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[*] posted on 26-9-2011 at 12:57


Quote: Originally posted by IrC  
"The idea your gallium stays behind unaffected is a complete nonsense." - symboom

The idea? How about the experience....[snip]



Quote: Originally posted by IrC  
OK now I'm confused. I was quoting symboom in my last post not blogfast25.


IrC - No, you were quoting blogfast25. Symboom was simply quoting blogfast25's post, then replying in the line below, basically agreeing with you. He didn't use the quote feature, which made things confusing. Also, his English and punctuation could use a bit of work, but the gist was there. ;)

Quote: Originally posted by blogfast25  

Gallium is more reactive than aluminium in many ways. The idea your gallium stays behind unaffected is a complete nonsense.

YAAaawwnn...

[Edited on 20-9-2011 by blogfast25]


Quote: Originally posted by symboom  

Gallium is more reactive than aluminium in many ways. The idea your gallium stays behind unaffected is a complete nonsense.

what were you using Gallium is more reactive than aluminium thats nonsense. aluminum without the oxide disolves in water i am putting it in water
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[*] posted on 19-11-2018 at 06:03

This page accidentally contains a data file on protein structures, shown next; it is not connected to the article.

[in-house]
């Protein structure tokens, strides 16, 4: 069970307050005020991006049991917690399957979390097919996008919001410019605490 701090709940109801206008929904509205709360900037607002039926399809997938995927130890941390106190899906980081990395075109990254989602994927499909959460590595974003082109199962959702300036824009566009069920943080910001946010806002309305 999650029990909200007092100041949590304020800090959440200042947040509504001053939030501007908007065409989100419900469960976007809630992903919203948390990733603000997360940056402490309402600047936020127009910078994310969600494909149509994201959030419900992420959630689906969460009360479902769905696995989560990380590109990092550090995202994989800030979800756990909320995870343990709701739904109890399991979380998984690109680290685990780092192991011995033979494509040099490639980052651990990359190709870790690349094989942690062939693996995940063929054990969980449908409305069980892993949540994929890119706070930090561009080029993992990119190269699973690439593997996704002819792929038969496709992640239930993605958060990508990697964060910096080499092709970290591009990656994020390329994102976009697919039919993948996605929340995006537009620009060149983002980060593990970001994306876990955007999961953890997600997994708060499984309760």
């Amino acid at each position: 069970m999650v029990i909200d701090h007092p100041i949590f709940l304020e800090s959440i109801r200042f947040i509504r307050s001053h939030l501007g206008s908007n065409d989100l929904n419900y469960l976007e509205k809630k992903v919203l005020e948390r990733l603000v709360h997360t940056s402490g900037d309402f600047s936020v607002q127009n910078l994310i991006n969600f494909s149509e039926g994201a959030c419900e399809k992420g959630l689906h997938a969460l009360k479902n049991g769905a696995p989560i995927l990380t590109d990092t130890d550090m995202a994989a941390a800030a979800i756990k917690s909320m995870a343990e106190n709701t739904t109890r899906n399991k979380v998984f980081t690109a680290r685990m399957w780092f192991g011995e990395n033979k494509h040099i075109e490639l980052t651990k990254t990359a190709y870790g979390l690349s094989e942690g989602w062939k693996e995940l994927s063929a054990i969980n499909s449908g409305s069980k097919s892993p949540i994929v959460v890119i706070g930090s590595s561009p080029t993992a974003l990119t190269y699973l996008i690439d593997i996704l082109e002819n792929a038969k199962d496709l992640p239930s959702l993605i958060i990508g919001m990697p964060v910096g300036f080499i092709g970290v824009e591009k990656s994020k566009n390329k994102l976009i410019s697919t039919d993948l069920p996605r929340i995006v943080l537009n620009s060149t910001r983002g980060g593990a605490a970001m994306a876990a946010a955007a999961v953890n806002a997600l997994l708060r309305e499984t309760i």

If a product requires more energy to produce from currently available paths, than it does not make economic sense to manufacture. However, the key phrase here is ‘currently available’ as for limited time spans and setup costs, one may be able to obtain ‘free’ energy. Examples of the latter could include electricity generated from the sun or tides or dams or nuclear power plants or drilling/transporting oil/gas or by tapping in natural occurring heat sources (like volcanoes,...).

As the cost of tapping into 'free energy' based on technological process changes over time, one cannot assert that a product that normally requires more energy to produce from current conventional paths is not deemed forever to be economically unfeasible.